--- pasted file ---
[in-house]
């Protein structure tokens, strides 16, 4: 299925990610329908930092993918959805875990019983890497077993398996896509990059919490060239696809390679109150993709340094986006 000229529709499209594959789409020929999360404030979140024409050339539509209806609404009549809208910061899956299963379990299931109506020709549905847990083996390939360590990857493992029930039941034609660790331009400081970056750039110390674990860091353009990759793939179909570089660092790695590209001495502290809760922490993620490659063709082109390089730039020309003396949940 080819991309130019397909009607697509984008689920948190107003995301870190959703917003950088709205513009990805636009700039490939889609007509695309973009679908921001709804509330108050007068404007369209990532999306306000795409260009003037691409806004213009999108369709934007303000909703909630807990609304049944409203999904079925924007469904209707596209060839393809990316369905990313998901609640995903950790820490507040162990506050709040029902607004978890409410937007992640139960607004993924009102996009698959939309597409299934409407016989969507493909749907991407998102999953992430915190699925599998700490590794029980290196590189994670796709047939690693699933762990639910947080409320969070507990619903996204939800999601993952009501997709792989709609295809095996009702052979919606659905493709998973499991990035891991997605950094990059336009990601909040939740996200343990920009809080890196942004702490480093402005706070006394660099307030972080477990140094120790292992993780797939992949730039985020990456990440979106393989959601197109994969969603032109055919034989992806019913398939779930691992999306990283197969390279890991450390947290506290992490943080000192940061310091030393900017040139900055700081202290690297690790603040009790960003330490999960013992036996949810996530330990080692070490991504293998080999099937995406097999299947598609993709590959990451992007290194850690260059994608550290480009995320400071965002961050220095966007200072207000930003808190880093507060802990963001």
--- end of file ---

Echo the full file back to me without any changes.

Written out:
[in-house]
């Protein structure tokens, strides 16, 4: 299925990610329908930092993918959805875990019983890497077993398996896509990059919490060239696809390679109150993709340094986006 000229529709499209594959789409020929999360404030979140024409050339539509209806609404009549809208910061899956299963379990299931109506020709549905847990083996390939360590990857493992029930039941034609660790331009400081970056750039110390674990860091353009990759793939179909570089660092790695590209001495502290809760922490993620490659063709082109390089730039020309003396949940 080819991309130019397909009607697509984008689920948190107003995301870190959703917003950088709205513009990805636009700039490939889609007509695309973009679908921001709804509330108050007068404007369209990532999306306000795409260009003037691409806004213009999108369709934007303000909703909630807990609304049944409203999904079925924007469904209707596209060839393809990316369905990313998901609640995903950790820490507040162990506050709040029902607004978890409410937007992640139960607004993924009102996009698959939309597409299934409407016989969507493909749907991407998102999953992430915190699925599998700490590794029980290196590189994670796709047939690693699933762990639910947080409320969070507990619903996204939800999601993952009501997709792989709609295809095996009702052979919606659905493709998973499991990035891991997605950094990059336009990601909040939740996200343990920009809080890196942004702490480093402005706070006394660099307030972080477990140094120790292992993780797939992949730039985020990456990440979106393989959601197109994969969603032109055919034989992806019913398939779930691992999306990283197969390279890991450390947290506290992490943080000192940061310091030393900017040139900055700081202290690297690790603040009790960003330490999960013992036996949810996530330990080692070490991504293998080999099937995406097999299947598609993709590959990451992007290194850690260059994608550290480009995320400071965002961050220095966007200072207000930003808190880093507060802990963001």